The Hardware Dilemma and HRA

Yesterday’s post hit a nerve for a few readers. I can imagine their concerns; “maybe my setup doesn’t measure up” to real hi-res standards. A couple of you sent in lists of your equipment (thanks to one that included links to the product pages so that I could quickly scan the specs) and asked if your rig was up to the task. The answer is simple…if you enjoy the sound of the music played back through your system in your environment then don’t worry about whether your setup meets the requirements of hi-res audio. There are very, very few recordings that deliver fidelity that eclipses that of a compact disc.

In reality, the equipment that I have in my studio and house don’t measure up either. However, I’m able to mix and master my AIX Records titles and other projects without any concerns over quality. I have a Bryston 9B power amplifier (I also have a 4B stereo amp from Bryston that has been on for 20 years and has performed flawlessly). Are there better amplifiers out there? Absolutely. But when I was selecting the equipment I wanted to have in my room back in 1989, the criteria included reliability as well as the sound. The amp doesn’t exceed 20 kHz but keeps the noise levels very low.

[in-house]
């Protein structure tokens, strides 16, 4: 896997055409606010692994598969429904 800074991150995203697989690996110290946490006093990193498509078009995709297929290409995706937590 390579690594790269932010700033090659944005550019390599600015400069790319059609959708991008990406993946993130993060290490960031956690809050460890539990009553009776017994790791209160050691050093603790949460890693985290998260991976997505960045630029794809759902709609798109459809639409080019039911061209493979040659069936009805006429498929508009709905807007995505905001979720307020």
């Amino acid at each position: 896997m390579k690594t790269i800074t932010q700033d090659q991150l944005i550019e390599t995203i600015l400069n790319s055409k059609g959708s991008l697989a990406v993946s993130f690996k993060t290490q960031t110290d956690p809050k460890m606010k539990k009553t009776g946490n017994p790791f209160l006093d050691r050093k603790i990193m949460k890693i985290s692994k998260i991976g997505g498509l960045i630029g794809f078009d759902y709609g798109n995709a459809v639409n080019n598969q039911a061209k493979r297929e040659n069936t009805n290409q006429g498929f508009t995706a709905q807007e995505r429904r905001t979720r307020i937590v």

The Bryston drives my 5 B&W 801 Series III speakers. These are old speakers…but have been part of my professional life for many years. They aren’t the new JBL M2 studio reference monitors or the Revel Salon 2 that we had in Chicago at the AXPONA show, but they deliver really great sound. Would I love to upgrade to the M2s or the Salon 2s? Sure, but I can’t afford it.